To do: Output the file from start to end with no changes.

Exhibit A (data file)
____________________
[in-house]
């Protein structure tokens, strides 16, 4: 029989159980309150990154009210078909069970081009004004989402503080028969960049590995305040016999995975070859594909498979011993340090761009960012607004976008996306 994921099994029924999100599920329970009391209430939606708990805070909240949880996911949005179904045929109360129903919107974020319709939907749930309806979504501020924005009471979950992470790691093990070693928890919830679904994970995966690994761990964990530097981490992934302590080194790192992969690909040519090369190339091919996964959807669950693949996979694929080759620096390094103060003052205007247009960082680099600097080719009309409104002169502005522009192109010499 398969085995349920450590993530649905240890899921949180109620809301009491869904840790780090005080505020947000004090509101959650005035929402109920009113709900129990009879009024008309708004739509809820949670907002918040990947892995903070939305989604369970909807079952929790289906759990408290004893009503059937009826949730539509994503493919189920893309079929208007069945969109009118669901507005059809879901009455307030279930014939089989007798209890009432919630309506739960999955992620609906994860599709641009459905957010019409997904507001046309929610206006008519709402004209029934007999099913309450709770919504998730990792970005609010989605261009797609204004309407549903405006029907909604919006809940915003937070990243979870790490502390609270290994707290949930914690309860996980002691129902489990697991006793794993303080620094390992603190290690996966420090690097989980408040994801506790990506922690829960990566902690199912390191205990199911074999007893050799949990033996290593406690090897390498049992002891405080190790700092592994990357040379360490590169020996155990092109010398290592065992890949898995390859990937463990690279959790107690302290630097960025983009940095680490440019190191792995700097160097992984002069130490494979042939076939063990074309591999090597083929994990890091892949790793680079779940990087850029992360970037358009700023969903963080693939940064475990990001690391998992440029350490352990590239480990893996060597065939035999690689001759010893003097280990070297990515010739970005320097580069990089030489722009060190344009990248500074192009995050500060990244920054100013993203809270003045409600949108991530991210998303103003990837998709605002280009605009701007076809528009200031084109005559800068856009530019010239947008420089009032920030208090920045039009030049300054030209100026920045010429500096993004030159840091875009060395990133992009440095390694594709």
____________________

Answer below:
[in-house]
């Protein structure tokens, strides 16, 4: 029989159980309150990154009210078909069970081009004004989402503080028969960049590995305040016999995975070859594909498979011993340090761009960012607004976008996306 994921099994029924999100599920329970009391209430939606708990805070909240949880996911949005179904045929109360129903919107974020319709939907749930309806979504501020924005009471979950992470790691093990070693928890919830679904994970995966690994761990964990530097981490992934302590080194790192992969690909040519090369190339091919996964959807669950693949996979694929080759620096390094103060003052205007247009960082680099600097080719009309409104002169502005522009192109010499 398969085995349920450590993530649905240890899921949180109620809301009491869904840790780090005080505020947000004090509101959650005035929402109920009113709900129990009879009024008309708004739509809820949670907002918040990947892995903070939305989604369970909807079952929790289906759990408290004893009503059937009826949730539509994503493919189920893309079929208007069945969109009118669901507005059809879901009455307030279930014939089989007798209890009432919630309506739960999955992620609906994860599709641009459905957010019409997904507001046309929610206006008519709402004209029934007999099913309450709770919504998730990792970005609010989605261009797609204004309407549903405006029907909604919006809940915003937070990243979870790490502390609270290994707290949930914690309860996980002691129902489990697991006793794993303080620094390992603190290690996966420090690097989980408040994801506790990506922690829960990566902690199912390191205990199911074999007893050799949990033996290593406690090897390498049992002891405080190790700092592994990357040379360490590169020996155990092109010398290592065992890949898995390859990937463990690279959790107690302290630097960025983009940095680490440019190191792995700097160097992984002069130490494979042939076939063990074309591999090597083929994990890091892949790793680079779940990087850029992360970037358009700023969903963080693939940064475990990001690391998992440029350490352990590239480990893996060597065939035999690689001759010893003097280990070297990515010739970005320097580069990089030489722009060190344009990248500074192009995050500060990244920054100013993203809270003045409600949108991530991210998303103003990837998709605002280009605009701007076809528009200031084109005559800068856009530019010239947008420089009032920030208090920045039009030049300054030209100026920045010429500096993004030159840091875009060395990133992009440095390694594709």